(For decades, local historian and paranormal investigator George “Buster” Singleton published a weekly newspaper column called “Somewhere in Time.” The column below, which was titled “Former slave, 108, traveled up river in trunk as a baby” was originally published in the July 1, 1971 edition of The Monroe Journal in Monroeville, Ala.)
One hundred and eight years young Louise (Lou) Cooper was born in the Town of Claiborne (on) June 5, 1863. The oldest of three children, she was born into slavery.
Her parents were moved from Claiborne when she was only a few months old, and sent to Mobile by way of steamboat. They were returned to Claiborne after a short stay in the port city, with orders to leave their oldest, and at that time, their only child, in Mobile. This was due to the fact that the Town of Claiborne was under quarantine, became of smallpox epidemic.
Not wanting to leave their child behind, Louise’s parents put her in a small trunk and carried her aboard the river boat for the trip up river to Claiborne. Twice during the voyage Louise’s mother opened the trunk under the pretense of getting a clean apron, and checked to see if her child was still alive.
Louise received no food during the trip up river, as her parents did not open the trunk again until they reached the house they were to live in, for fear the child was dead.
“My Mama said that when they opened the trunk, I was just laying there, sucking my thumb. They said I didn’t cry; don’t know why, I just didn’t.”
Asked what she remembered most about Claiborne, Louise said she remembers the steamboats coming up the river and landing at the Claiborne wharf. “I remember the crowds of people and the barrooms too. I liked the parties they had, and the church socials. I liked these best of all. I remember a steamboat sinking one time at the wharf. I watched the paddle boats, the little skiffs hurrying around on the water, picking up people and carrying them to the banks on both sides of the river. All the hollering and yelling; I won’t ever forget that.”
The mother of two children, Louise has outlived her family and is now living with her great-great-grandson. Although her sight has failed her and her hearing is a bit bad, she enjoys good health. “I like to eat,” says Louise. “I still have all my teeth, except four.” Her grandson of the third generation plans to have her eyes tested soon and maybe get her a hearing aid. “If I could see, I’d be just about as good as I ever was.” But until she gets her glasses, she is content to sit and play with her fourth generation of grandchildren and reminisce of the days when she, as a young woman, lived and raised a family in the communities of Claiborne and Perdue Hill.
A member of the Methodist Church of Claiborne, Louise still attends services on occasions, when the weather permits. Being the oldest living member she says she has to keep things straight when she’s there.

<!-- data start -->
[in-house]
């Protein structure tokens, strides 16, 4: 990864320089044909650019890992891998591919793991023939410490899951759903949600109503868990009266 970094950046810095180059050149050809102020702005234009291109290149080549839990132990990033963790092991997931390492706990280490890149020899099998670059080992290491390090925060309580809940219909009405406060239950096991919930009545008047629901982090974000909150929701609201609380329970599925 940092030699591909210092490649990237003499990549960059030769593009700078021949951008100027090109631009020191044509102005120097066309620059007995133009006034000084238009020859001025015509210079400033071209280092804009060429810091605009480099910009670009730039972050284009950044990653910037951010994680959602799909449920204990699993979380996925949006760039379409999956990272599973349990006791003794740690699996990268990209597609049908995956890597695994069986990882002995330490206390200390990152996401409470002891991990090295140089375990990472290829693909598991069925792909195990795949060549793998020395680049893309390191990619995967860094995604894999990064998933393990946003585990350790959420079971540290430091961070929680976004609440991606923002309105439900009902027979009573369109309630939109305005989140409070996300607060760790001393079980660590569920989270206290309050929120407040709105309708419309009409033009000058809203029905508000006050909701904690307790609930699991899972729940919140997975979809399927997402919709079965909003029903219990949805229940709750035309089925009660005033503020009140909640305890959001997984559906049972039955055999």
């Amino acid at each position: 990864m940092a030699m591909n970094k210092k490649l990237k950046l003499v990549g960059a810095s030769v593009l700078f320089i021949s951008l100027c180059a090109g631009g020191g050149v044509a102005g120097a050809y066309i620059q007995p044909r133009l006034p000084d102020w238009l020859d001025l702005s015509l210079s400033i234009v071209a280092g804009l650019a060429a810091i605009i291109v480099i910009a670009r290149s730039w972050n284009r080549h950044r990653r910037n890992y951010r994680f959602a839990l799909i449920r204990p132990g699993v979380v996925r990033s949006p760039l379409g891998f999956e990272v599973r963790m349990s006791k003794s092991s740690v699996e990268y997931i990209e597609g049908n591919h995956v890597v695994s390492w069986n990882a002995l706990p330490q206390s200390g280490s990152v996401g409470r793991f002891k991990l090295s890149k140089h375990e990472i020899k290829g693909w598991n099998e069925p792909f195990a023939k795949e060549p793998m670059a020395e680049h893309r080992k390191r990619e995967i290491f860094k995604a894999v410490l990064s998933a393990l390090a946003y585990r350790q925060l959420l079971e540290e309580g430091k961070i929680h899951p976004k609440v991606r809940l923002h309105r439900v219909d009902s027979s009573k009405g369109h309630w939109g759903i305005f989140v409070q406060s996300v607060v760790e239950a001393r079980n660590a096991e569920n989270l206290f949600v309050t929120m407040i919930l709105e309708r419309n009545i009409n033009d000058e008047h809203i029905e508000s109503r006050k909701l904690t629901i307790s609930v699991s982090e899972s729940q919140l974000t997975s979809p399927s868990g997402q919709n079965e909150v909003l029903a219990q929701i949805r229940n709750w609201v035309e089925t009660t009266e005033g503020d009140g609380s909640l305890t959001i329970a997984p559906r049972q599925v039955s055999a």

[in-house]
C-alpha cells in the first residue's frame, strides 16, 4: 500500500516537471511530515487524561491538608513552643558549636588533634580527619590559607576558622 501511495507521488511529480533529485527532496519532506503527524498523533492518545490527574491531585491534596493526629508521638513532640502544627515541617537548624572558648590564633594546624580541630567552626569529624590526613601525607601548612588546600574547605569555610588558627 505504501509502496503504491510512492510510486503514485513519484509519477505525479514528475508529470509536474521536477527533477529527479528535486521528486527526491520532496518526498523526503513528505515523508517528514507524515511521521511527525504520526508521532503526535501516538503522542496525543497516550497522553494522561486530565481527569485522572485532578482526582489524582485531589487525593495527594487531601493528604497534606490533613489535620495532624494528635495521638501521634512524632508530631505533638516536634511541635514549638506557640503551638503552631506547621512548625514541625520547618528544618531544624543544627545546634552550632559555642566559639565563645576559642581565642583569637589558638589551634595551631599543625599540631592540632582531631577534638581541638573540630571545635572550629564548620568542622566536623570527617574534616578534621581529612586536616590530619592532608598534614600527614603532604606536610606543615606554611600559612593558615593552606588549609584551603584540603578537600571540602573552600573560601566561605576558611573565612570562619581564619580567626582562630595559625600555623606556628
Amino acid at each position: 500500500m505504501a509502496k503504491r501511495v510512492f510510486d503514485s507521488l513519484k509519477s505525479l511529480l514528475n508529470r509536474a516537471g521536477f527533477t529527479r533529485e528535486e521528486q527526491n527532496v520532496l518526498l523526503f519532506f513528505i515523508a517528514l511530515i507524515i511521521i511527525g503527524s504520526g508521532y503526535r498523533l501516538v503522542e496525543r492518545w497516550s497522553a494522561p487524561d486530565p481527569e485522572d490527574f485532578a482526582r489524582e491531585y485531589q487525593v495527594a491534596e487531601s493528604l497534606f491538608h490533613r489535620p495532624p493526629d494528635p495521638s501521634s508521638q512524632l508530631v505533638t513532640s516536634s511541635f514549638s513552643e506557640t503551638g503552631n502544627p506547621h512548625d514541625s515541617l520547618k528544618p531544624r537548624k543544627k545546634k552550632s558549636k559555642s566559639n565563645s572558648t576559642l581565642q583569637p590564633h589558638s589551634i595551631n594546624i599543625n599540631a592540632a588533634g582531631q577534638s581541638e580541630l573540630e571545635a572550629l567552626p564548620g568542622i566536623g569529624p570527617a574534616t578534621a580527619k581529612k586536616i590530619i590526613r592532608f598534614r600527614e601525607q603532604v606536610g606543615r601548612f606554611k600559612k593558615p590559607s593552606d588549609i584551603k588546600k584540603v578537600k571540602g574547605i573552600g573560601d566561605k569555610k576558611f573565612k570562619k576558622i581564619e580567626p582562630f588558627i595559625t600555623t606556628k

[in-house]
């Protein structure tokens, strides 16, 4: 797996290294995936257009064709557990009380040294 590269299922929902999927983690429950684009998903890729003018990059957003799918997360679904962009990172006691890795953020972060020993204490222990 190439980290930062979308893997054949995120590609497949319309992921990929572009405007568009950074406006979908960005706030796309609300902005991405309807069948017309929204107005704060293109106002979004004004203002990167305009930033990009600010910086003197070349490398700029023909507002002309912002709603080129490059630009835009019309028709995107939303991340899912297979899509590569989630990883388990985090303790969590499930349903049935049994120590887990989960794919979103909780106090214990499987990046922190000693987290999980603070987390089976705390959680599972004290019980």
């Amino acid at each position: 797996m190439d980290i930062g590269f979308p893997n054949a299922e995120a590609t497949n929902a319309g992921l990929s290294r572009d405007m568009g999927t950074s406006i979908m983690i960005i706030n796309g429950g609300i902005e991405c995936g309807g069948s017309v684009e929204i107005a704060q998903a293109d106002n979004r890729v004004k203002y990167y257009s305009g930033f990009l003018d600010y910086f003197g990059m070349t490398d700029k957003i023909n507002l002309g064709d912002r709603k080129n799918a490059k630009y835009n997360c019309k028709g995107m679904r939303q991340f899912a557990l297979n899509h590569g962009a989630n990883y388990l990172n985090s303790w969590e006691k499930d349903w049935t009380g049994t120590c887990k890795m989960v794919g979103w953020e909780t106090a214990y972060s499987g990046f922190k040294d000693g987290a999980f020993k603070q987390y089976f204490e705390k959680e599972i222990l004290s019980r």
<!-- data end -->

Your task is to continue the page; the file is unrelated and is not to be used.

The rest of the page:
As I prepared to leave this amazing and stout-hearted woman, I asked her what she thought of today’s generation. Her answer was that there is not enough work to keep everyone busy. “Hard work and trust in the Lord” is what they need today, she said. “The schooling I got was about three months out of the year, and all my learning came from the Blue Back Webster. Everybody read from the Blue Back Webster. Everybody goes to school all the time now. They can’t get no work done.”
After promising that I would return again and visit her soon, she thanked me for taking time to remember her, and told me to be sure and put her picture in the paper. I promised I would. I also promised myself that on occasion, when all seemed wrong with the world, I would remember Louise Cooper; and with some of the strength and the will to live that she possessed, I would travel the rough road of life, with all ease. And as I remember our conversation, this passage of Scripture comes to mind:
“But they that wait upon the Lord shall renew their strength; they shall mount up with wings as eagles; They shall run, and not be weary; and they shall walk and not faint.”
(Singleton, the author of the 1991 book “Of Foxfire and Phantom Soldiers,” passed away at the age of 79 on July 19, 2007. A longtime resident of Monroeville, he was born on Dec. 14, 1927 in Marengo County, graduated from Sweet Water High School, served in the Korean War, lived for a time among Apache Indians, moved to Monroe County on June 28, 1964 and served as the administrator of the Monroeville National Guard unit from 1964 to 1987. For years, Singleton’s column “Somewhere in Time” appeared in The Monroe Journal, and he wrote a lengthy series of articles about Monroe County that appeared in Alabama Life magazine. Some of his earlier columns also appeared under the heading of “Monroe County History: Did You Know?” He is buried in Pineville Cemetery in Monroeville. The column above and all of Singleton’s other columns are available to the public through the microfilm records at the Monroe County Public Library in Monroeville. Singleton’s columns are presented here each week for research and scholarship purposes and as part of an effort to keep his work and memory alive.)